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Discussion Starter #1 (Edited)
https://gizmodo.com/report-tesla-could-be-hogging-batteries-and-causing-a-1821051084

Reports are that due to battery production issues at the Gigafactory, Panasonic is supplying Model 3 batteries from Japan to make up for the Gigafactory's production shortfalls. As a result, other companies are left scrambling to find batteries from another supplier as Panasonic is tied up with Tesla orders for the foreseeable future.

But good news Tesla fans! Assuming this is true, that probably means Model 3 deliveries could hit 4 digits this month as the Gigafactory bottleneck has been somewhat bypassed for the time being!

Interesting comment left by a person that works in the battery industry:
"I worked for Saft America in Jacksonville, Florida while they started up their new industrial Li-Ion battery plant (2011). During the 3.5 years I worked there, it took over a year for the plant to get certified on their electrodes. God knows how much they spent on air frieght to ship us the electrodes from Nersac and Bordeaux, France. Anyways, a lot of employees didn’t follow quality control processes, or standard operating procedures. It finally took a massively expensive warranty claim by a customer for management to finally do a forensic investigation into the manufacturing practices on the production floor. Needless to say, several heads finally rolled. I left about a six months before that happened, I learned the hardway what usually happens to whistle blowers. I tell this story to preface this statement: Li-Ion cell manufacturing is serious business; the propensity of cell failure due to electrode contamination, separator defects, or any cell assembly defects is absolutely unforgiving. You can’t just go hire the average production worker, you have to hire people that chose process integrity over meeting/exceding production goals. Go to Glass Door and look up Saft America and read the negative reviews; there are a couple of doozies."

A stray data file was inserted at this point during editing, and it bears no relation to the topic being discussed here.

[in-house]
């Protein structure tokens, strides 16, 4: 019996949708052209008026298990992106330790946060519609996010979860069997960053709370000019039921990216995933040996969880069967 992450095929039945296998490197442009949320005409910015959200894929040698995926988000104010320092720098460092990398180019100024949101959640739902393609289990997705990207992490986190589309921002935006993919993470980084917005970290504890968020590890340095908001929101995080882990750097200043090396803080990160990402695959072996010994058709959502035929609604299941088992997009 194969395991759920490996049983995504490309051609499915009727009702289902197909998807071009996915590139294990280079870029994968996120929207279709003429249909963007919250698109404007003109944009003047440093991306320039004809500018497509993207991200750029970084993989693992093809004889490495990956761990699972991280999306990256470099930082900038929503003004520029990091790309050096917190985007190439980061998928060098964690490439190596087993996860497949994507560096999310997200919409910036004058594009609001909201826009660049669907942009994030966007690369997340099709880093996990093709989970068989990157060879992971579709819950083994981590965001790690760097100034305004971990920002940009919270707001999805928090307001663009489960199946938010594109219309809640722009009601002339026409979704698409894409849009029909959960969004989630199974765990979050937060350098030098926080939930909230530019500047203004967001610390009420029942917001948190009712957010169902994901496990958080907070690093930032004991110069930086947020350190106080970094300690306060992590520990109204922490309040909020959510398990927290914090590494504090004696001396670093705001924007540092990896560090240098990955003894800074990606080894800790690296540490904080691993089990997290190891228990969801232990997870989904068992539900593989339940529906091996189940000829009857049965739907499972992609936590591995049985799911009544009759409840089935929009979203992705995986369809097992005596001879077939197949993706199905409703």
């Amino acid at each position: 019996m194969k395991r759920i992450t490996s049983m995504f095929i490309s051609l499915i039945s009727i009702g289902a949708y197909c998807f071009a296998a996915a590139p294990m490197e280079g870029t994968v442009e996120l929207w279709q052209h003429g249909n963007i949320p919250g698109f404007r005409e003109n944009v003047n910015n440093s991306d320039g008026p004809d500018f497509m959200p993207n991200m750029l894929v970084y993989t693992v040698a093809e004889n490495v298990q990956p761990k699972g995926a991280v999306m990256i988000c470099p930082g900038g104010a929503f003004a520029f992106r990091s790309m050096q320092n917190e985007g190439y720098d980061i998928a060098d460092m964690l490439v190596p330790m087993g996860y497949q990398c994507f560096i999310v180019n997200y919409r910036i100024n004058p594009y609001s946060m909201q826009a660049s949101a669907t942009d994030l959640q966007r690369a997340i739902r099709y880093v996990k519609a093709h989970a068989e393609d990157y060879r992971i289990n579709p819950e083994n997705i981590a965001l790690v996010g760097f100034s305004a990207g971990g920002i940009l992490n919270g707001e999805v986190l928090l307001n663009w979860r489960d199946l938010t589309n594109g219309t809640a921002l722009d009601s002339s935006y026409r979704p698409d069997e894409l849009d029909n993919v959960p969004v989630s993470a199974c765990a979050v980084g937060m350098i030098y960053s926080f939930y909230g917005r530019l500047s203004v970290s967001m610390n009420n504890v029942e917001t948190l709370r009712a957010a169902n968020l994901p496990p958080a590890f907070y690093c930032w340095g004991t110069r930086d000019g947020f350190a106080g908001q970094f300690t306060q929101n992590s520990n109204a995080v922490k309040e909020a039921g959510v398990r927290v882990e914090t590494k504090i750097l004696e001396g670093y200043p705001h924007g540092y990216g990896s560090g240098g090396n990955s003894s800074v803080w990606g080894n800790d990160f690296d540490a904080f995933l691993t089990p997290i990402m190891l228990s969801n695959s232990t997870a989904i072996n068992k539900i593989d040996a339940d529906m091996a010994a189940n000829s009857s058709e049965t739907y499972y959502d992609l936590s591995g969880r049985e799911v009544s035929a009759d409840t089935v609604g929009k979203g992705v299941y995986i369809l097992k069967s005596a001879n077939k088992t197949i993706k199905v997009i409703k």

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"In early October, Tesla struggled with a “production bottleneck,” but by the end of the month, Panasonic stated it would increase battery output at the Gigafactory, now that it understood the issues that led to the bottleneck and could automate some of the processes that had been done by hand.

But this likely did not help Tesla fix any immediate shortage issues. ETNews claims that Panasonic is coping with the shortage by shipping batteries in from Japan. And many Japanese companies in need of cylinder batteries have turned to other suppliers like LG, Murata, and Samsung—but those companies have not been able to meet the demands.

Reportedly, companies that had contracts before 2017 aren’t affected by the shortage, but several other manufacturers have not been able to place orders for batteries, and won’t be able to order more batteries until the middle of next year."

My take on this is essentially SUPPLY and DEMAND. Increase production to meet demand. That's a far better place to be than not having DEMAND.

Glass half empty or half full. Your call.
 

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Tesla could possibly have some sort of an agreement with Panasonic that lets them "hog" all the Panasonic cells. The only way they could get the cells from the rest of the industry is if they are paying more than the other companies - which makes the headline seem rather silly IMHO - especially since Tesla has been trying hard to drive the cell cost down, and successfully as far as we can tell.